I was in an argument and the other party stated in his last sentence "don't be stupid". Does this statement actually mean that I am stupid and should quit being stupid or what? Is this statement insulting? And is it appropriate in arguments?

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    One thing it implies is the ability to understand and learn about the topic in question. The other is the necessity..
    – TaW
    Commented Nov 1, 2014 at 11:15

6 Answers 6


The context, in which the phrase has been used, is quite essential - it is always a key to communication. Understanding the background of your conversation in many ways is the answer to your question.

If you say that you've had an argument (we do not know on what topic), I can suppose the following (there may be tons of examples):

E.g. Topic 1 'Let's get drunk and drive/ let's smoke in a train etc.' In this context if you say these words, the phrase 'Don't be stupid!' looks (to my mind) not insulting but dissuasive - as a warning not to do stupid things. (You should understand yourself that you are wrong)

Topic 2 'Let's argue on some particular topic: gender relationship/politics/economy etc' In this context, the phrase 'Don't be stupid!' may be insulting if:

  • you are providing the second party with the only one correct answer but the other party won't agree and use the insult as a way to shake you off;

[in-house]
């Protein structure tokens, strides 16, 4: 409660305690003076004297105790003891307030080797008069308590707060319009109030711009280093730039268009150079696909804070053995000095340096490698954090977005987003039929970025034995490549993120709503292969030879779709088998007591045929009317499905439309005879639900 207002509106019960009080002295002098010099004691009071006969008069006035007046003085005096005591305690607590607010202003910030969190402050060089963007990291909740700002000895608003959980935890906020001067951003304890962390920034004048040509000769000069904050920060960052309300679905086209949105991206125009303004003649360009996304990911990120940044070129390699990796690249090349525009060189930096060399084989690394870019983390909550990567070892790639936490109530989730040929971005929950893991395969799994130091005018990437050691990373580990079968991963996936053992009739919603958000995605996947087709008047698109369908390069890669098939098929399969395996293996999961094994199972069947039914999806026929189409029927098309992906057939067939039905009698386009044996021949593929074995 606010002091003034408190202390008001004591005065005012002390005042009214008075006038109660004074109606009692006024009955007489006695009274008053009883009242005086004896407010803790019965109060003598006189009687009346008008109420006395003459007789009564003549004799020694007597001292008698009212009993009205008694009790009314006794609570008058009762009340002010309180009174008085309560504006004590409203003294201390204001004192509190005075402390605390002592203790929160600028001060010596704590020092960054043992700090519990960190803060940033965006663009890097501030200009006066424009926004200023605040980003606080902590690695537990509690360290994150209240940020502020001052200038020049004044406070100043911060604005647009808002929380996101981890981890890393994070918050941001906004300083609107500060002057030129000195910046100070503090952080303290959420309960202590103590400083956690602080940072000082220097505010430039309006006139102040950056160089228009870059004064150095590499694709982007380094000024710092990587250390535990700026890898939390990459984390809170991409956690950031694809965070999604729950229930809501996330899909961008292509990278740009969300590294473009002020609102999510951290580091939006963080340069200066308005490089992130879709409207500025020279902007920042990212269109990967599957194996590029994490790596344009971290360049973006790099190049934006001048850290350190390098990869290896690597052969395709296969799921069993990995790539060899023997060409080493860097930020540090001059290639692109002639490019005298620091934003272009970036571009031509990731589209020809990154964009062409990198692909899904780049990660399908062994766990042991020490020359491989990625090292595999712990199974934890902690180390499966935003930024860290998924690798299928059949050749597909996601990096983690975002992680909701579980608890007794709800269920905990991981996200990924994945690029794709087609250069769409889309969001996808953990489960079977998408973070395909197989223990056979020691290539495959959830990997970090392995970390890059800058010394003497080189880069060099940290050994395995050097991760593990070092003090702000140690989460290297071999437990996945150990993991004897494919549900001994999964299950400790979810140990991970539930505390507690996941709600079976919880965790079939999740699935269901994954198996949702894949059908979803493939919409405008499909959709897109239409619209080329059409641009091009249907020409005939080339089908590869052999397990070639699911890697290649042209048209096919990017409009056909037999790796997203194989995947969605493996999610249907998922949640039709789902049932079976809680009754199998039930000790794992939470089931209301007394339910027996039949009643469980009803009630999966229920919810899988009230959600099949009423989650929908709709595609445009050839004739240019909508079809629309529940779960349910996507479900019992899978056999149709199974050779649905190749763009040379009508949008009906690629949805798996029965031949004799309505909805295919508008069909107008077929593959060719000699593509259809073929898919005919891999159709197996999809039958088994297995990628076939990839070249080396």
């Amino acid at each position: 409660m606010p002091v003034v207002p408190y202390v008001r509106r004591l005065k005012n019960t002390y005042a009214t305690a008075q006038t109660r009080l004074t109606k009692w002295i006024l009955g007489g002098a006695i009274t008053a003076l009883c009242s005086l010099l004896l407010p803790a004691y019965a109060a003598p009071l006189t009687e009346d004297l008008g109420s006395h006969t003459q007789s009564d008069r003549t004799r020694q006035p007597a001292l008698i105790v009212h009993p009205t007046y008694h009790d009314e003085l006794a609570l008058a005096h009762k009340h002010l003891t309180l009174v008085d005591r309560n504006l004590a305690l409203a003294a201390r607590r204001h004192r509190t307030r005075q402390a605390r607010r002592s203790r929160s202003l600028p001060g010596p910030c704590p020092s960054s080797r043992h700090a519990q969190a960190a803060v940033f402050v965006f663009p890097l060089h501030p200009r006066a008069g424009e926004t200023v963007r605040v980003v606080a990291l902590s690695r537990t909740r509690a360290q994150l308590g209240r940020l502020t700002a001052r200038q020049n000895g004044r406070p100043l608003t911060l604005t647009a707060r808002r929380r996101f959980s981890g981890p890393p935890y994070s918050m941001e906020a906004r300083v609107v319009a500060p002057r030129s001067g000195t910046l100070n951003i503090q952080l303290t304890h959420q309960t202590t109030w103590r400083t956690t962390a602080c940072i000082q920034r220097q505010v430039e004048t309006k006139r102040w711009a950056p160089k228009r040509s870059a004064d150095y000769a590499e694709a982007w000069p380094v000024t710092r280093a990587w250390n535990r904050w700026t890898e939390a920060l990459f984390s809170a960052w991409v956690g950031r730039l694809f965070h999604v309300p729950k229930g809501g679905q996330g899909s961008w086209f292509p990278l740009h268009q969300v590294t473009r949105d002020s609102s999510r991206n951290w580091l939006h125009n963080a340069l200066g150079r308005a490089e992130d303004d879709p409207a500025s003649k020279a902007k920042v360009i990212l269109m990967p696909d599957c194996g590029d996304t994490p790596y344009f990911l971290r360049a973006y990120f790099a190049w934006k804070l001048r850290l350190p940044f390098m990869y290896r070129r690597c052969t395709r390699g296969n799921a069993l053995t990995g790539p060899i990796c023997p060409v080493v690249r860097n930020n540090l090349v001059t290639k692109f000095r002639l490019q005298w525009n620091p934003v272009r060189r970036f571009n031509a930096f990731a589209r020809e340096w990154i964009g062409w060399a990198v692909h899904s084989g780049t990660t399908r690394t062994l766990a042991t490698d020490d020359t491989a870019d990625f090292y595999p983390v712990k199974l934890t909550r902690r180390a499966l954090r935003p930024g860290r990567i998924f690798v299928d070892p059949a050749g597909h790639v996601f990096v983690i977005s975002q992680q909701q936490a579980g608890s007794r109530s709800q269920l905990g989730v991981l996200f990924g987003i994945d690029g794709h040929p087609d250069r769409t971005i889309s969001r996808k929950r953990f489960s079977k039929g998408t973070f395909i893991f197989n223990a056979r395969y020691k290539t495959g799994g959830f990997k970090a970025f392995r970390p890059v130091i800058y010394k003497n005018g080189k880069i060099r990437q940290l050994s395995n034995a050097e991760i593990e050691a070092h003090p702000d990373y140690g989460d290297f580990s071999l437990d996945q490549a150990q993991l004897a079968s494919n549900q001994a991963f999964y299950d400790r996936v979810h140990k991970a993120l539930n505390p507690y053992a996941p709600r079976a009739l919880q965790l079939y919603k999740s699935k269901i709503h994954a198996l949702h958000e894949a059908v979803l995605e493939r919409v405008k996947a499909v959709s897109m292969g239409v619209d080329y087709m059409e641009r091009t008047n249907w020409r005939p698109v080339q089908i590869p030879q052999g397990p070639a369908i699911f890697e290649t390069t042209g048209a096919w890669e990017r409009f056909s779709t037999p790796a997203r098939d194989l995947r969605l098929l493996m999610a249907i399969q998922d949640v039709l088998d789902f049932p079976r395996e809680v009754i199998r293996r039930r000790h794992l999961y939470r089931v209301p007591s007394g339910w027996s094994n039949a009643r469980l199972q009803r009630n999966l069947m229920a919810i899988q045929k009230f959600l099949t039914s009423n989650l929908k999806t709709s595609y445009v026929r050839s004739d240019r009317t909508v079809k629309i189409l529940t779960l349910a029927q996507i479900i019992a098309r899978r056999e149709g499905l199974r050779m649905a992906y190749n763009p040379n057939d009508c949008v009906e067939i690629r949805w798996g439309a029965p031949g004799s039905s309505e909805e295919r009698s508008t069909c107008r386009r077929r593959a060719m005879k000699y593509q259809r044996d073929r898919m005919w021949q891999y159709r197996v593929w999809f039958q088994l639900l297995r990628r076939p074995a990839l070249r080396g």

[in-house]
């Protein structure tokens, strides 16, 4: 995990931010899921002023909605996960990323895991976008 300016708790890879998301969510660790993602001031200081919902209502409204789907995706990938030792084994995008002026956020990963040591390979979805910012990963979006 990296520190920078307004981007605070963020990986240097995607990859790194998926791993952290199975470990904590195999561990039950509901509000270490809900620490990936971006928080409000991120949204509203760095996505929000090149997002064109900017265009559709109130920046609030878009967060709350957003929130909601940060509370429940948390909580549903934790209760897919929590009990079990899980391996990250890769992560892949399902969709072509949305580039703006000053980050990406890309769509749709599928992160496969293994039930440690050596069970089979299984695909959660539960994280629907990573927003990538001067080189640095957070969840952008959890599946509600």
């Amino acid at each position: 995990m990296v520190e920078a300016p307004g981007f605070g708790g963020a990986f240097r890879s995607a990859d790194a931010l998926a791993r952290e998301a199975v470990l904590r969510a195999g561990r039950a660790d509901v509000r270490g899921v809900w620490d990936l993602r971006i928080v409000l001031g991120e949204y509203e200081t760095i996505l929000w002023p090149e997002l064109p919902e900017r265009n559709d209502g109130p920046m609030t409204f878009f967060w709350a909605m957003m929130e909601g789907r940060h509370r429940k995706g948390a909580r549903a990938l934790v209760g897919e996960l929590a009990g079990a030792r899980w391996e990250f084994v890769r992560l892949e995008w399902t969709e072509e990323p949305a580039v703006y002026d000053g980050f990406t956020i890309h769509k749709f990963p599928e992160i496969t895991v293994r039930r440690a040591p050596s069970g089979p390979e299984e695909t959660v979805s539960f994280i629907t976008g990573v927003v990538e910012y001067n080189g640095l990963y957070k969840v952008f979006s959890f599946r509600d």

• if you are the second party who provides incorrect answer and gets the phrase 'Don't be stupid!' as an assertion.

So, as you see, there are a lot of examples. I think, it depends highly on you either to get insulted or do not pay attention.


It's hard to escape the short step from "don't be stupid" to "stop being stupid".

No argument will be advanced by implying or stating the other person is stupid (or lying or ignorant).


In addition to being a rude remark, it's one of several ways of ending an argument by attacking the person who disagrees with you. In your example I wouldn't call it a fallacy but it comes near an "ad hominem" where, having no convincing reply, you attack the source of the argument so as to invalidate it.


I went to a Tesco supermarket in England with my winning Lottery Ticket to claim my money. The cashier just looked at it, ripped it and threw into a Bin saying, 'It is not a Winner'. I told her I knew it was a Winner since I Matched certain numbers required to win a prize. She retorted: 'Don't be stupid' and walked away. When I complained to her Manager, he said the words were not insulting - claiming I did not understand English (I was a foreigner to England from an African Country where English is the official business language). Some customers in the Store supported the Manager that there was no insult. I was alone on my side, I walked out of the Store crestfallen. In the context of her answer and the situation, she obviously had implied that I was stupid, which in this case I was not.


In England, "don't be stupid" seems to be an innocuous expression of disagreement. In the U.S., it is a rude insult likely to elicit an aggressive verbal or even physical rejoinder ("Who you calling stupid, dumbass?"). Certainly in the U.S., a store clerk saying this to a customer would be fired.

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    Commented Mar 9, 2022 at 0:24

It is contextual...

Don't be stupid, when used colloquially is often meant to be endearing. "Don't be stupid, I'll cook for you right away." "Don't be stupid, I can drop you to office" It's prefixed here to emphasise the ease and the effortlessness by which the other is willing to do something for you. "Don't be stupid, of course I love you."

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